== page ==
Unsure how to use vinegar in cooking, or which type of vinegar goes well in a certain recipe? Let’s explore the various types of vinegar and their characteristics, uses, and benefits!
Vinegar is a versatile ingredient that has been used for centuries in cooking, cleaning, and even as a remedy for various ailments. There are many different types of vinegar available, each with its own unique flavor and uses.
In this post, we’ll explore the various types of vinegar and their characteristics, uses, and benefits. From common types such as apple cider vinegar and balsamic vinegar to lesser-known varieties like rice vinegar and peach vinegar, we will cover everything you need to know about this versatile ingredient! Whether you’re a seasoned cook or just looking to expand your culinary horizons, this post will provide you with all the information you need to know about vinegar.
What is Vinegar and How is Vinegar Made?
The origin of the word vinegar is French as the original words were “vin aigre” meaning “sour wine”. This was an apt name as vinegar is in effect alcohol that has been fermented a second time while exposed to both oxygen and acetic acid bacteria. With this second fermentation the alcohol turns sour giving us vinegar. This means that vinegar can be made from just about anything one can use to make alcohol, fruits, grains, vegetables, honey, you name it. If it can be fermented into alcohol, then it can be further fermented into vinegar. The commonality between all vinegars is the multi-step fermentation process.
Whose last drink was vinegar? (scroll to the bottom of this post for the answer)
How long have people been using vinegar?
The first written mention of vinegar we can identify was from the Ancient Babylonians about 5,000 years ago. Vinegar was then often made from dates or figs. There is also evidence of vinegar use in Ancient Egypt and Ancient China. By the time the Greek and Roman Empires ascended (2,500 years ago), vinegar was well established around the world.
The rise of commercially produced vinegar started in France about 500 years ago, and it was Louis Pasteur who discovered that the key fermenting agent in vinegar was acetic acid bacteria. In ancient times fermenting vinegar often took months, but modern science has the process down to a few days for some types of vinegar. Okay, that was probably more info than you wanted on the history of vinegar, but here at Live Eat Learn we think knowing where food came from is both interesting and important in appreciating the endless possibilities of ingredients!
Is vinegar good for you?
Some studies have suggested that vinegar may have health benefits, such as helping to lower blood sugar levels, promoting weight loss, and improving heart health. Consuming large amounts of vinegar can be harmful, as it can cause damage to the esophagus and tooth enamel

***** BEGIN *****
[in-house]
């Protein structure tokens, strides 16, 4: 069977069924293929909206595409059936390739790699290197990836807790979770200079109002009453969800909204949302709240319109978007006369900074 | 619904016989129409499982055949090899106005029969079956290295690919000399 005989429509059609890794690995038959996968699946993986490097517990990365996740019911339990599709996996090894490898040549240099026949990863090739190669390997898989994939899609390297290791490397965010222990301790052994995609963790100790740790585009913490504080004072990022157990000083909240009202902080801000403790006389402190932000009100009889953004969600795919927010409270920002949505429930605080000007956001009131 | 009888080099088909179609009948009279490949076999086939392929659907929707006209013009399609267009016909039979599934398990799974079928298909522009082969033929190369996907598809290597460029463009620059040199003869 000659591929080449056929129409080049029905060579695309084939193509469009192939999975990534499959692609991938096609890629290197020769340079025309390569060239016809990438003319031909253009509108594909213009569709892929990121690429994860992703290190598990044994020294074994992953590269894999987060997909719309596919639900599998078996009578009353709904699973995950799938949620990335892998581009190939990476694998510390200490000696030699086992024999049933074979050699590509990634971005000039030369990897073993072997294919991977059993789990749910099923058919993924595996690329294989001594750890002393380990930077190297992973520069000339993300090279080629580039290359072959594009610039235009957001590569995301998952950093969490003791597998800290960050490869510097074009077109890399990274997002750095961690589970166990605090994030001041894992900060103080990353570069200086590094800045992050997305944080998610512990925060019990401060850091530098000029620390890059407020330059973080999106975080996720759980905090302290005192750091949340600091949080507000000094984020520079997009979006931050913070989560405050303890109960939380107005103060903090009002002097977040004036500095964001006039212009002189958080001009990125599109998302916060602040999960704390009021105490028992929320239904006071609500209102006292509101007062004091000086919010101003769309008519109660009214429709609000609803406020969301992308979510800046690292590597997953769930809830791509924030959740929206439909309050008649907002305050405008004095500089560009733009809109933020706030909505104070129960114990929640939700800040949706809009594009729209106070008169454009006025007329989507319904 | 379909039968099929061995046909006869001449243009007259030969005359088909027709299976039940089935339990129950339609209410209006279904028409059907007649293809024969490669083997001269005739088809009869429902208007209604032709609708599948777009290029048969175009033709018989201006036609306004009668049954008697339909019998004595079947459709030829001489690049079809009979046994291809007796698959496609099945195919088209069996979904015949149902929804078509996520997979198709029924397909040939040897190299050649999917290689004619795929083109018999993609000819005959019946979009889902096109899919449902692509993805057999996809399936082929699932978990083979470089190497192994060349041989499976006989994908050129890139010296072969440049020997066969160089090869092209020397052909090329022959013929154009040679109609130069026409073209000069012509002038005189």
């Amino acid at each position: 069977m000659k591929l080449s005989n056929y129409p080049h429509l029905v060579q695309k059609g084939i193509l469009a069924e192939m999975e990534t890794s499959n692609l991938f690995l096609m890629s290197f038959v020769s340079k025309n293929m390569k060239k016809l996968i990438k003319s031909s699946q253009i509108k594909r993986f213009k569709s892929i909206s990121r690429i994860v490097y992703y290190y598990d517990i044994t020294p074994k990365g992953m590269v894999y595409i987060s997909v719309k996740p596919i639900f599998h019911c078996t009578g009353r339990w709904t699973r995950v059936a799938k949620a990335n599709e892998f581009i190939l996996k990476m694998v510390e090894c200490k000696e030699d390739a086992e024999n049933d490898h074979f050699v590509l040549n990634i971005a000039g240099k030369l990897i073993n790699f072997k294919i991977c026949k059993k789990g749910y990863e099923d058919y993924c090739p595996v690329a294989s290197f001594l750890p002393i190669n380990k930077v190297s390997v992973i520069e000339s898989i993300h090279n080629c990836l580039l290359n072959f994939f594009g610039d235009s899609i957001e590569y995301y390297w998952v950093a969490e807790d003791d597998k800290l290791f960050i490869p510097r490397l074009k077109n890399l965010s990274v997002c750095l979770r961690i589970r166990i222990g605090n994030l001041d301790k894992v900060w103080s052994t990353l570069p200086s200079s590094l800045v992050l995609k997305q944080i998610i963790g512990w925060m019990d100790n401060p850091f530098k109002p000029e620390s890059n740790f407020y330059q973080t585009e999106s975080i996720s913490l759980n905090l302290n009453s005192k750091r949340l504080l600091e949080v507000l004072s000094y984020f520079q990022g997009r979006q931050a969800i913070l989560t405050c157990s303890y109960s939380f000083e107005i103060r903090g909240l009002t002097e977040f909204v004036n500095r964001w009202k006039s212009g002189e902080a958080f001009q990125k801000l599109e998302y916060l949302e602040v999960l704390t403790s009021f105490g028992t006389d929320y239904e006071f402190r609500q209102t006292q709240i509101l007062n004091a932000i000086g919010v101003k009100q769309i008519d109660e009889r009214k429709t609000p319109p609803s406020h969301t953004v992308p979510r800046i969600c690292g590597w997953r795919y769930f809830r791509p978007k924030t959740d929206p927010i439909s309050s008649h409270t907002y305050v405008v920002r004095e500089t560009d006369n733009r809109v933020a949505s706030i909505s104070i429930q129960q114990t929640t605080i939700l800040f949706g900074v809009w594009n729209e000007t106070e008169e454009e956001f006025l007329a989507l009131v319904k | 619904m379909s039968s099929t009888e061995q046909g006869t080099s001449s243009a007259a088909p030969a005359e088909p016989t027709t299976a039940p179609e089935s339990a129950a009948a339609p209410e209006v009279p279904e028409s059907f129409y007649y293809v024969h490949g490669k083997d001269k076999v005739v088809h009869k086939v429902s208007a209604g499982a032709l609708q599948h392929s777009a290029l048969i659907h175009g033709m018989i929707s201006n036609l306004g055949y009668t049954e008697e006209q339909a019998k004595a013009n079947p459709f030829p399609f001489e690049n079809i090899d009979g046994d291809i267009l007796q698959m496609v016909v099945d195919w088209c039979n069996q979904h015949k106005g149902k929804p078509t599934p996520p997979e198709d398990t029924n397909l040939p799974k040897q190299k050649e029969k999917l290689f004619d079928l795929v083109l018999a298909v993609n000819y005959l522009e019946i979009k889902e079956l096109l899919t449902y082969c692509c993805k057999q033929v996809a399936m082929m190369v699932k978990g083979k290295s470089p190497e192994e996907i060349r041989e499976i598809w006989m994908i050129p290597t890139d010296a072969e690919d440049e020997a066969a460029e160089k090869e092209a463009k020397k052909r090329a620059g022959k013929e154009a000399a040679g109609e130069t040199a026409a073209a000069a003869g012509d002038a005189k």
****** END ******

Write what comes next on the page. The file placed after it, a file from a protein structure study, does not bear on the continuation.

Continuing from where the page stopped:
But the question “is vinegar good for you” isn’t completely straight forward. Most types of vinegar have a small smattering of vitamins and minerals the level of which generally depends on what the vinegar was made from. Vinegar is generally not calorie dense, but again this depends on the type. The chart below shows select nutritional information for one fluid ounce of several common types of vinegar.
|1 fl oz||Calories||Sugar||Potassium|
|Red Wine Vinegar||5||0g||11mg|
How To Store Vinegar
Just keep your vinegar in the pantry or cupboard. There is no need to refrigerate it, which is probably part of the reason it gained worldwide popularity thousands of years ago. It won’t go bad! Now with some forms of vinegar you may see some sediment form in the bottom of the container over time, but it is harmless. You can strain it out and keep the vinegar, or just ignore it.
Should I spend more on “high quality” vinegar?
If you are buying white distilled vinegar then just buy the least expensive. If, however, you are looking at Balsamic or any of the myriad of other varieties of vinegar and plan to use it in your salad dressing or other cooking, then let’s just say you often get what you pay for. Look at the ingredients on the label. If there are extraneous added ingredients like added sugar, coloring, extracts, or preservatives, treat that as a warning sign and get a different brand.
Most Popular Types of Vinegar
We aren’t going to list all vinegars in strictly alphabetical order here. We’ll start with some of the most commonly used types of vinegar, then list some of the more exotic or rare types at the end!
Apple Cider Vinegar
Apple cider vinegar is made from either chopped or crushed apples which are allowed to ferment as discussed previously. Apple cider vinegar is commonly used in salad dressing, marinades, and for some folks a drink (generally diluted with water).
We like apple cider vinegar in this Sauerkraut Salad, but our favorite use is pickling. Here at Live Eat Learn we have pickled just about everything you can imagine. If you want to give that a try with cider vinegar give our Quick Pickled Vegetables Guide a look.